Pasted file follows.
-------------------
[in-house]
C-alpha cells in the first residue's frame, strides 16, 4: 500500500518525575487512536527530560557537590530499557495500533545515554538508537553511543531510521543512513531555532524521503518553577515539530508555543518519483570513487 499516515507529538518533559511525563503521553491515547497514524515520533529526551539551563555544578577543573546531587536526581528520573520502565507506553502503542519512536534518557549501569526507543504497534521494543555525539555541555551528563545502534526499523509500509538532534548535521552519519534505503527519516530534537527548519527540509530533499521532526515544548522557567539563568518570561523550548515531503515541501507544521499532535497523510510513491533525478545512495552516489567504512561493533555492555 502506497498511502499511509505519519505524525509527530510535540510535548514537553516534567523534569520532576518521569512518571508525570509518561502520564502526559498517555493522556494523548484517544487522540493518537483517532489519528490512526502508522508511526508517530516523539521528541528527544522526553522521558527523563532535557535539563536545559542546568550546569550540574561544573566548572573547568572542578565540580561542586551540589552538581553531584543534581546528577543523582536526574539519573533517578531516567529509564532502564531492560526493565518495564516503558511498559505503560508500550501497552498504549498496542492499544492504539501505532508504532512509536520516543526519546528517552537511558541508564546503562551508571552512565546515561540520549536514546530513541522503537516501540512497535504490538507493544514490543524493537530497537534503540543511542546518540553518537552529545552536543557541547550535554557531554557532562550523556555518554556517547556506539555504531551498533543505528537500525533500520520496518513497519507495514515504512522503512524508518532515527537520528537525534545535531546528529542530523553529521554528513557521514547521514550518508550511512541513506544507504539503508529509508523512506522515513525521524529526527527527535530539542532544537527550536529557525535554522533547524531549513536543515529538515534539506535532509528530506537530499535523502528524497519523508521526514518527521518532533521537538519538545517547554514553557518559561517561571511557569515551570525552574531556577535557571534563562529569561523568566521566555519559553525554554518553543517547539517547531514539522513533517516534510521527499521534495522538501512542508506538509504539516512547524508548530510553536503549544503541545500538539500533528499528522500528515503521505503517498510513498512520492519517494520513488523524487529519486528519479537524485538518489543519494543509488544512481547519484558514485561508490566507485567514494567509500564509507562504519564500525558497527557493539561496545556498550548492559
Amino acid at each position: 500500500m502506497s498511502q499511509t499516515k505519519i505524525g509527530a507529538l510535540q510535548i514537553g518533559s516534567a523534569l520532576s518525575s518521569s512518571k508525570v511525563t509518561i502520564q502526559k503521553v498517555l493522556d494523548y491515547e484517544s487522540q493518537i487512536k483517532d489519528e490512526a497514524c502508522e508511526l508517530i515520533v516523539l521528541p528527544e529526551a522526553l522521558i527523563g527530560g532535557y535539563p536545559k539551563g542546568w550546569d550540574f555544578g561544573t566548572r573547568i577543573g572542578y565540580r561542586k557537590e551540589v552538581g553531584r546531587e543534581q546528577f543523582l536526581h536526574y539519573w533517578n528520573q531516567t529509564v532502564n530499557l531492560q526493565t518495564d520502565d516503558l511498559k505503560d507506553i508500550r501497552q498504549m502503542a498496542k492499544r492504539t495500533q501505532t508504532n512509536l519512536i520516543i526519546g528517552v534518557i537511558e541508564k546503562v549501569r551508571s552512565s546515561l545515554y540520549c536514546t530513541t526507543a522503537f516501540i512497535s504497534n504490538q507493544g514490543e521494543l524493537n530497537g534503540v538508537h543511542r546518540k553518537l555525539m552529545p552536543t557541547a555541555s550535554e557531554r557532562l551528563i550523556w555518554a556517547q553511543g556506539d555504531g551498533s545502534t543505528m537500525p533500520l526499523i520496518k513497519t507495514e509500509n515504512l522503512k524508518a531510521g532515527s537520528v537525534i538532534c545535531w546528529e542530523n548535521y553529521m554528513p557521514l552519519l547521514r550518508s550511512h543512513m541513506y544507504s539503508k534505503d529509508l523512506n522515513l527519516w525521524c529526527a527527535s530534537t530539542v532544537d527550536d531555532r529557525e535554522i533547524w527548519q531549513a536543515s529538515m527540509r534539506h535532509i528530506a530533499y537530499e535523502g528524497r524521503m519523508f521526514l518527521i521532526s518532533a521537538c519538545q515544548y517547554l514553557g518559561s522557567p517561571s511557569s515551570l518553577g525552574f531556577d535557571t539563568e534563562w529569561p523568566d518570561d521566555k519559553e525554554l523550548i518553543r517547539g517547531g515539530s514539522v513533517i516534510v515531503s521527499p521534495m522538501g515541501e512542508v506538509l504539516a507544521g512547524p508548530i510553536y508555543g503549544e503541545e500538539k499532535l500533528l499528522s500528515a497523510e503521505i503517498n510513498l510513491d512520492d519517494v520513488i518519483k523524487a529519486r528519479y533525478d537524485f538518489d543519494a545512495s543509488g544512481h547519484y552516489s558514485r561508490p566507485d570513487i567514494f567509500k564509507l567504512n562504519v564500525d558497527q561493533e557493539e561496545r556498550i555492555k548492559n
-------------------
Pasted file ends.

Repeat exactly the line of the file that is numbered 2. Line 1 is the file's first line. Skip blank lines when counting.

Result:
C-alpha cells in the first residue's frame, strides 16, 4: 500500500518525575487512536527530560557537590530499557495500533545515554538508537553511543531510521543512513531555532524521503518553577515539530508555543518519483570513487 499516515507529538518533559511525563503521553491515547497514524515520533529526551539551563555544578577543573546531587536526581528520573520502565507506553502503542519512536534518557549501569526507543504497534521494543555525539555541555551528563545502534526499523509500509538532534548535521552519519534505503527519516530534537527548519527540509530533499521532526515544548522557567539563568518570561523550548515531503515541501507544521499532535497523510510513491533525478545512495552516489567504512561493533555492555 502506497498511502499511509505519519505524525509527530510535540510535548514537553516534567523534569520532576518521569512518571508525570509518561502520564502526559498517555493522556494523548484517544487522540493518537483517532489519528490512526502508522508511526508517530516523539521528541528527544522526553522521558527523563532535557535539563536545559542546568550546569550540574561544573566548572573547568572542578565540580561542586551540589552538581553531584543534581546528577543523582536526574539519573533517578531516567529509564532502564531492560526493565518495564516503558511498559505503560508500550501497552498504549498496542492499544492504539501505532508504532512509536520516543526519546528517552537511558541508564546503562551508571552512565546515561540520549536514546530513541522503537516501540512497535504490538507493544514490543524493537530497537534503540543511542546518540553518537552529545552536543557541547550535554557531554557532562550523556555518554556517547556506539555504531551498533543505528537500525533500520520496518513497519507495514515504512522503512524508518532515527537520528537525534545535531546528529542530523553529521554528513557521514547521514550518508550511512541513506544507504539503508529509508523512506522515513525521524529526527527527535530539542532544537527550536529557525535554522533547524531549513536543515529538515534539506535532509528530506537530499535523502528524497519523508521526514518527521518532533521537538519538545517547554514553557518559561517561571511557569515551570525552574531556577535557571534563562529569561523568566521566555519559553525554554518553543517547539517547531514539522513533517516534510521527499521534495522538501512542508506538509504539516512547524508548530510553536503549544503541545500538539500533528499528522500528515503521505503517498510513498512520492519517494520513488523524487529519486528519479537524485538518489543519494543509488544512481547519484558514485561508490566507485567514494567509500564509507562504519564500525558497527557493539561496545556498550548492559